Too bright image or wrong resolution

Hello. This is the first time I use Sentinel Toolbox and Sentinel data.

I’m trying to get an RGB image at 10m resolution of a city, and I get a very bad result.

It looks like too slow resolution and the city blanked close to white color.

Maybe I’m doing something wrong, so I would like to know if I need to make a correction to the image, or maybe I unknowingly are not using the 10m data but 15m or 30m?

I’m interested on the city of Villa Mercedes, San Luis province, Argentina.
(here is a kmz file, if you want to know city límit.kmz (700 Bytes) ).

I downloaded this 6 Gb file, because is the most recent cloud-free:

The documentation I found online, as I understand, says that it contains data from Sentinel 2, all bands including blue, red and green, at 10m resolution.

I suspect that I made a mistake and used 15 m, or downloaded the wrong file

To generate the RGB image, I opened SNAP Desktop, and since it does not opens the zip file, then I uncompressed the file, and opened the xml file in the subdirectory
S2A_OPER_PRD_MSIL1C_PDMC_20160608T044243_R010_V20160607T143134_20160607T143134 .SAFE\GRANULE\S2A_OPER_MSI_L1C_TL_MTI__20160607T204534_A005012_T20HLG_N02.02

I got this message “Multiple readers are available…”

-So, I choose “10m resolution”, expecting the Toolbox to read 10m resolution data.
-From the Product explorer, I right-clicked on the packet, and choose “Open RGB image window”, and I left the default RGB channels, B2 for blue, B3 for green, and B4 for Red. because I had read that those are the correct ones.

The problem is that it doesn’t looks like a 10m resolution, but lower, and the city is too white so details are all lost.

here is a comparison of the result, with another image with same resolution, from a different satellite, which is the kind of result I expected.

¿maybe I should open the data with a different method?

¿Maybe I should do some previous preprocessing/calibration/adjustment?

As a new user, I’m only allowed to post one image per post, so there is what I mean by “right-clicked on the packet, and choose “Open RGB image window”

Then I choose this default bands:

Have you tried to use the Color Manipulation tool?


Please, somebody correct me if I’m wrong or inaccurate.

Computer graphic files do not represent light intensity linearly, but represent the square root of light intensity (that’s a technical fact), because human eyes have a logarithmic sensitivity to light.

So, I suppose that light intensity on Sentinel 2 data is linearly represented (the number is proportional to light intensity), and to convert to standard RGB graphic formats, is necessary to take the square root of each band before combining them.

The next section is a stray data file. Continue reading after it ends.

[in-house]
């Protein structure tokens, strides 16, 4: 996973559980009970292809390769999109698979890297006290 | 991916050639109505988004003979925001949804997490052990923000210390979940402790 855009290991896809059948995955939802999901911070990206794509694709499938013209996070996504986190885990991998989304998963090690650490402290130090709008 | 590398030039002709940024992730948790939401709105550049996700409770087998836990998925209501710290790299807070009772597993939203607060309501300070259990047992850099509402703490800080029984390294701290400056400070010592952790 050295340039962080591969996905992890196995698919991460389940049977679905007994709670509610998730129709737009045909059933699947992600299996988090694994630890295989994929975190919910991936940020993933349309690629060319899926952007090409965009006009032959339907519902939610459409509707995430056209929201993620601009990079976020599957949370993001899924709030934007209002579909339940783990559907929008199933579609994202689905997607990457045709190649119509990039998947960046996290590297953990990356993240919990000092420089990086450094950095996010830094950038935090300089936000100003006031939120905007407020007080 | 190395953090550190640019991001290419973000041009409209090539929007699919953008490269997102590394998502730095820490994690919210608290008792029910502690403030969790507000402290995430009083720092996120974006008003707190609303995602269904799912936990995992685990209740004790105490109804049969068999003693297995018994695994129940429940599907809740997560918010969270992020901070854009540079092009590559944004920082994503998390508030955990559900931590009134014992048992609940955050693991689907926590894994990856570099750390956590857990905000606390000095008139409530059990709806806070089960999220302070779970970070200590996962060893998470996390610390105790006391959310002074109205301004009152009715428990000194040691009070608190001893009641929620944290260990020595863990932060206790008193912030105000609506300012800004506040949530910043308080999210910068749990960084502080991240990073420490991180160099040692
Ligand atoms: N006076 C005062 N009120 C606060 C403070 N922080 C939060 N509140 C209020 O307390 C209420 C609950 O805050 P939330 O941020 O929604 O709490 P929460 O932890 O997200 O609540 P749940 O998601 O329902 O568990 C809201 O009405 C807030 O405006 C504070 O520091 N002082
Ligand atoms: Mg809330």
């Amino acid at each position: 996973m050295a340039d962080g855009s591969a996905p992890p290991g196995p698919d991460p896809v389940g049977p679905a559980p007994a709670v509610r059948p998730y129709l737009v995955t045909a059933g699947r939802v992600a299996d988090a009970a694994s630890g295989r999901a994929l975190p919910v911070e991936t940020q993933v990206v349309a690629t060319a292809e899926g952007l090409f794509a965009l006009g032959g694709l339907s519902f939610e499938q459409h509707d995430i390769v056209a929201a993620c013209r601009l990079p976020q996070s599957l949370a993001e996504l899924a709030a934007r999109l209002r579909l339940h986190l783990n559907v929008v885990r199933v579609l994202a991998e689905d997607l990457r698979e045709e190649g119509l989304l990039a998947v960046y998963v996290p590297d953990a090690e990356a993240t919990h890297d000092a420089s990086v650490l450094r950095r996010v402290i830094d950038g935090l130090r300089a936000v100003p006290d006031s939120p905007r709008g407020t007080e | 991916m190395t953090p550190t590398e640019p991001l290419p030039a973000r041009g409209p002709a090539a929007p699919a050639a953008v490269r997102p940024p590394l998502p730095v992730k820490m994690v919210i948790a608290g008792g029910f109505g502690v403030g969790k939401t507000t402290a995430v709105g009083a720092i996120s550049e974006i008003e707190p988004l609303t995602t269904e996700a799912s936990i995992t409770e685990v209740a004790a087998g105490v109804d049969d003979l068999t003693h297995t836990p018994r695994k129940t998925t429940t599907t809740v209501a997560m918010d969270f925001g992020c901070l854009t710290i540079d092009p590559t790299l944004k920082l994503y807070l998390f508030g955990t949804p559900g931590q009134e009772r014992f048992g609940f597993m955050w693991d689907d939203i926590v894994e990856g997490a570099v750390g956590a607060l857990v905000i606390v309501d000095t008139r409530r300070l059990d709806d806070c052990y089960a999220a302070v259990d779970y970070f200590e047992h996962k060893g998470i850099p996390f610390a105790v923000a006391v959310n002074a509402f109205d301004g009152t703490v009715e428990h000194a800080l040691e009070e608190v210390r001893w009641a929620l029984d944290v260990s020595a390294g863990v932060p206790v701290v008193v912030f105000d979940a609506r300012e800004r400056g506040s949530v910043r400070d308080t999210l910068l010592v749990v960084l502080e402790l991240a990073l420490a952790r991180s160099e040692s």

That’s why the Sentinel toolbox RGB routine produces an overexposed image?

I saw the menu for making math calculations with the bands, but cannot figure how to use the results to combine into a RGB file, because I cannot group the output files to use the RGB tool, and the RGB tool does not allow selecting arbitrary files as R-G-B source (I guess because they are not georeferenced?).


As suggested by GonGrau, the problem is that with the default values used for the histogram stretching, the pixels within the city seem to be saturated. These default values are selected to skip the 1% area on the left and the 4% on the right of the histogram.

You can manually modify the values in the colour manipulation window. If you select a maximum value of 0.35 in R, G and B bands, the result should be something like this:

On the other hand, WobeDeney, it is possible to open the Sentinel 2 product and compute the new bands with the Band Maths tool for creating a customized RGB profile. In the combo for each band, the new bands should be available:


1 Like

Sorry for the delay answering. I had a large holyday.

Thanks. I tried the color manipulation tool, and it solved the problem.

For resolution, I see that is the expected 10m. I wonder if more resolution can be extracted if the RGB bands do not belong to the exact same points. Maybe using some deconvolution.
As this thread shows, the satellite moves a lot between band recordings, so how they match the location for the pixels of each band? There must be some displacement between bands.

Since the computer monitor can only represent 256 different colors for each band, some transformation is necessarily made, but I don’t know which one. Maybe it already takes the square root, o a logarithm (but in which base?). I searched in the documentation, but found nothing.